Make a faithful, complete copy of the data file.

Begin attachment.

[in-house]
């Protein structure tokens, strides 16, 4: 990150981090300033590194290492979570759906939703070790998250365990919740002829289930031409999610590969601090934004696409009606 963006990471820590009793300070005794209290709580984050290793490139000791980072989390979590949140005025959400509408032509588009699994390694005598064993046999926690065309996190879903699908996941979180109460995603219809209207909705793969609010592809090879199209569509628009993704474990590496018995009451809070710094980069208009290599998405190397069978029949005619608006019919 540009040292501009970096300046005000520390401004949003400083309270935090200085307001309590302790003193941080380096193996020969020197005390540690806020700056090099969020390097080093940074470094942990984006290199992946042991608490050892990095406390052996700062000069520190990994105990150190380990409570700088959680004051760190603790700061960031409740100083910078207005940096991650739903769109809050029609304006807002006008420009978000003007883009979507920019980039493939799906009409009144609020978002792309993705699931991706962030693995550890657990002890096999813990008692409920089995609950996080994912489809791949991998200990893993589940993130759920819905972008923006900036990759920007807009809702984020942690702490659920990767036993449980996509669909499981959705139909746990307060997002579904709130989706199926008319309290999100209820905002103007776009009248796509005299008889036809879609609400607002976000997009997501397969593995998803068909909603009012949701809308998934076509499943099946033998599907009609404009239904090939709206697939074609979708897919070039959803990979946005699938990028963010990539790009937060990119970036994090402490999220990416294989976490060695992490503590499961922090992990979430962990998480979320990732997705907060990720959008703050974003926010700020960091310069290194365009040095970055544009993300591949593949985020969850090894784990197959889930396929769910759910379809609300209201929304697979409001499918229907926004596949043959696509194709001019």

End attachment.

[in-house]
């Protein structure tokens, strides 16, 4: 990150981090300033590194290492979570759906939703070790998250365990919740002829289930031409999610590969601090934004696409009606 963006990471820590009793300070005794209290709580984050290793490139000791980072989390979590949140005025959400509408032509588009699994390694005598064993046999926690065309996190879903699908996941979180109460995603219809209207909705793969609010592809090879199209569509628009993704474990590496018995009451809070710094980069208009290599998405190397069978029949005619608006019919 540009040292501009970096300046005000520390401004949003400083309270935090200085307001309590302790003193941080380096193996020969020197005390540690806020700056090099969020390097080093940074470094942990984006290199992946042991608490050892990095406390052996700062000069520190990994105990150190380990409570700088959680004051760190603790700061960031409740100083910078207005940096991650739903769109809050029609304006807002006008420009978000003007883009979507920019980039493939799906009409009144609020978002792309993705699931991706962030693995550890657990002890096999813990008692409920089995609950996080994912489809791949991998200990893993589940993130759920819905972008923006900036990759920007807009809702984020942690702490659920990767036993449980996509669909499981959705139909746990307060997002579904709130989706199926008319309290999100209820905002103007776009009248796509005299008889036809879609609400607002976000997009997501397969593995998803068909909603009012949701809308998934076509499943099946033998599907009609404009239904090939709206697939074609979708897919070039959803990979946005699938990028963010990539790009937060990119970036994090402490999220990416294989976490060695992490503590499961922090992990979430962990998480979320990732997705907060990720959008703050974003926010700020960091310069290194365009040095970055544009993300591949593949985020969850090894784990197959889930396929769910759910379809609300209201929304697979409001499918229907926004596949043959696509194709001019």